An appraisal of the America of our times need not wait upon an historian of the
twenty-first century to look back and note the primacy of oil. Oil has resettled our
population , elected our presidents, swayed our foreign policy, and legislated our morality.
Oil has not only fueled our wars- the two World Wars, Korea and Vietnam - but is equally
the sinew of our might in peacetime: it takes oil to be a superpower.
Of the fossils fuels ripped from the earth by modern industrialism, oil from the first was
thought to be a peculiary American form of wealth. America produced the most and, with
the growing use of the internal combustion engine, consumed the most. Once oil and gas
had ousted coal as the principal source of energy, America was on its way to the zenith of
power. Even when oil was found in other countries, Americans exploited it - almost if by
The fact that oil flows also led, through control of its transportation, to the emergence
first in the oil business of the form of the supercorporation, then known as the trust, on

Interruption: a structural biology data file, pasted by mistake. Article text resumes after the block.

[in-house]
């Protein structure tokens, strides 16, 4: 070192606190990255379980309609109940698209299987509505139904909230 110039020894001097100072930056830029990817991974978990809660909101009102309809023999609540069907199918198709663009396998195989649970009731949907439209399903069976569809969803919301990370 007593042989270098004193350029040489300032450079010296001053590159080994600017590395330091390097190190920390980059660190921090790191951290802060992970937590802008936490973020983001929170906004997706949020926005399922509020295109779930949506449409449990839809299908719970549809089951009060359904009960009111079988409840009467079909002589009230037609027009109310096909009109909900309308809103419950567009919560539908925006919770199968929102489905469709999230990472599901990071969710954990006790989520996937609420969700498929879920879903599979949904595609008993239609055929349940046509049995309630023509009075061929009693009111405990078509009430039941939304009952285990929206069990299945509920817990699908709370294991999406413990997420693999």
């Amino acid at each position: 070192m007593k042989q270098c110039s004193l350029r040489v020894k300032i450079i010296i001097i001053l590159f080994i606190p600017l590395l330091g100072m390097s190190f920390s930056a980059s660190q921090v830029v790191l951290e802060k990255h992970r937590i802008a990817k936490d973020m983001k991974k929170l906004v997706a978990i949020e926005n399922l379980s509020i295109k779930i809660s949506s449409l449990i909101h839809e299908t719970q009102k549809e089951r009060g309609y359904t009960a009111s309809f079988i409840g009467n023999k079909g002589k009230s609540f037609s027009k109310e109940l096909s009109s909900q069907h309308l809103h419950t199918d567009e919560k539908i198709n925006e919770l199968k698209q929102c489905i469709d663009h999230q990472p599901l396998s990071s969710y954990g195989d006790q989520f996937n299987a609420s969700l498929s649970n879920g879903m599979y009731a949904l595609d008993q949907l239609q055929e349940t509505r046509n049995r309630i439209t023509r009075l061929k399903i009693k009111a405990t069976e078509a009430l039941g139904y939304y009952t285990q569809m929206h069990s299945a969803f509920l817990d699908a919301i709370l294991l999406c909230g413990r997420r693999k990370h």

which all large-scale enterprise in this country has since been patterned. Oil, rewarding
both risk and its avoidance, thus produced the prototypical modern business organization.
Oil, the lifeblood of industry, does not course through pipelines and tankers only to
refiners, power plants, and factories. It also flows through pipes and tank trucks to homes
in every corner of the land to heat, to cool, to generate power for innumerable appliance.
And, of course, it pours through filling stations hoses into automobile gas tanks. Thus oil
sweeps us quite literally off our feet.
If oil runs through the bloodstream of our daily lives, it also permeats America`s public
affairs. The political power packed by oil is commensurate with its economic and social
importance. Oil is embedded in the power